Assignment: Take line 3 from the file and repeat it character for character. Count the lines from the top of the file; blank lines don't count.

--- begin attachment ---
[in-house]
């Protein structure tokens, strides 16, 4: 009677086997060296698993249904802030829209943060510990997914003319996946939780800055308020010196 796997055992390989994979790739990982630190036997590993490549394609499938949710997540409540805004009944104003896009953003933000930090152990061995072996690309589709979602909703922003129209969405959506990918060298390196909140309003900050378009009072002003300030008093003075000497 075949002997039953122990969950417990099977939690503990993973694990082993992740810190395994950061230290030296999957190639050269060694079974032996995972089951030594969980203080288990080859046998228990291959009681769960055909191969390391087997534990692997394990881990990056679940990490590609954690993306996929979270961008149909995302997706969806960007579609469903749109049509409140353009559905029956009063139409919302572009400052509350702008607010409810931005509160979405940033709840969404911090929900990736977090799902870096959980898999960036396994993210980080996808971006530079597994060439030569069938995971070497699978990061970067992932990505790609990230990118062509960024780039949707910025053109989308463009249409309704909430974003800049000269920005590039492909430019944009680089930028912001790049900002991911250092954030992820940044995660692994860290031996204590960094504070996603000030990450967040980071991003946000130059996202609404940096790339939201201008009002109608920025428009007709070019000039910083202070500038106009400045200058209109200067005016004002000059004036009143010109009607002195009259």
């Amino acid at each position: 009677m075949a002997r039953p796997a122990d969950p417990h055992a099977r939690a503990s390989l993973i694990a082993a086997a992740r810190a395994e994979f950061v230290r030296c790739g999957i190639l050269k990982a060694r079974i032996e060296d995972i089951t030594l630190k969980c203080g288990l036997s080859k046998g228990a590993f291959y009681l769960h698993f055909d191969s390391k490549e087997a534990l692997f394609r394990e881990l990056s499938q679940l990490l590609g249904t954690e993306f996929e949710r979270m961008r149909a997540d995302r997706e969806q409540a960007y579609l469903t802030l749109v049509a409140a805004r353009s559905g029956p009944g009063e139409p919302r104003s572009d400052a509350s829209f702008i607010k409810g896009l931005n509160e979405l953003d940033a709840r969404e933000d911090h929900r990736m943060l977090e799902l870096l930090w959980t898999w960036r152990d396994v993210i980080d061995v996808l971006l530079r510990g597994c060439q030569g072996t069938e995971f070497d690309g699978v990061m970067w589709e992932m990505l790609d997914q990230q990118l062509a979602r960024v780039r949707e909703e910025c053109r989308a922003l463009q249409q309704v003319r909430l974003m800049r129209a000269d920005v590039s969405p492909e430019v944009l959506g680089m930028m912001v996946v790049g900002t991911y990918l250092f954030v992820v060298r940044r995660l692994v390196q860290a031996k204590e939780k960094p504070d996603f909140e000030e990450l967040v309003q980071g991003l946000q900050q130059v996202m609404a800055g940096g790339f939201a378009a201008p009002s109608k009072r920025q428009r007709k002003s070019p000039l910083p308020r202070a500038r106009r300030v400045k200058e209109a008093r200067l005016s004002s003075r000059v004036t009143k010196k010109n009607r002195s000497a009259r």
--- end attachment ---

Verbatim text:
């Amino acid at each position: 009677m075949a002997r039953p796997a122990d969950p417990h055992a099977r939690a503990s390989l993973i694990a082993a086997a992740r810190a395994e994979f950061v230290r030296c790739g999957i190639l050269k990982a060694r079974i032996e060296d995972i089951t030594l630190k969980c203080g288990l036997s080859k046998g228990a590993f291959y009681l769960h698993f055909d191969s390391k490549e087997a534990l692997f394609r394990e881990l990056s499938q679940l990490l590609g249904t954690e993306f996929e949710r979270m961008r149909a997540d995302r997706e969806q409540a960007y579609l469903t802030l749109v049509a409140a805004r353009s559905g029956p009944g009063e139409p919302r104003s572009d400052a509350s829209f702008i607010k409810g896009l931005n509160e979405l953003d940033a709840r969404e933000d911090h929900r990736m943060l977090e799902l870096l930090w959980t898999w960036r152990d396994v993210i980080d061995v996808l971006l530079r510990g597994c060439q030569g072996t069938e995971f070497d690309g699978v990061m970067w589709e992932m990505l790609d997914q990230q990118l062509a979602r960024v780039r949707e909703e910025c053109r989308a922003l463009q249409q309704v003319r909430l974003m800049r129209a000269d920005v590039s969405p492909e430019v944009l959506g680089m930028m912001v996946v790049g900002t991911y990918l250092f954030v992820v060298r940044r995660l692994v390196q860290a031996k204590e939780k960094p504070d996603f909140e000030e990450l967040v309003q980071g991003l946000q900050q130059v996202m609404a800055g940096g790339f939201a378009a201008p009002s109608k009072r920025q428009r007709k002003s070019p000039l910083p308020r202070a500038r106009r300030v400045k200058e209109a008093r200067l005016s004002s003075r000059v004036t009143k010196k010109n009607r002195s000497a009259r």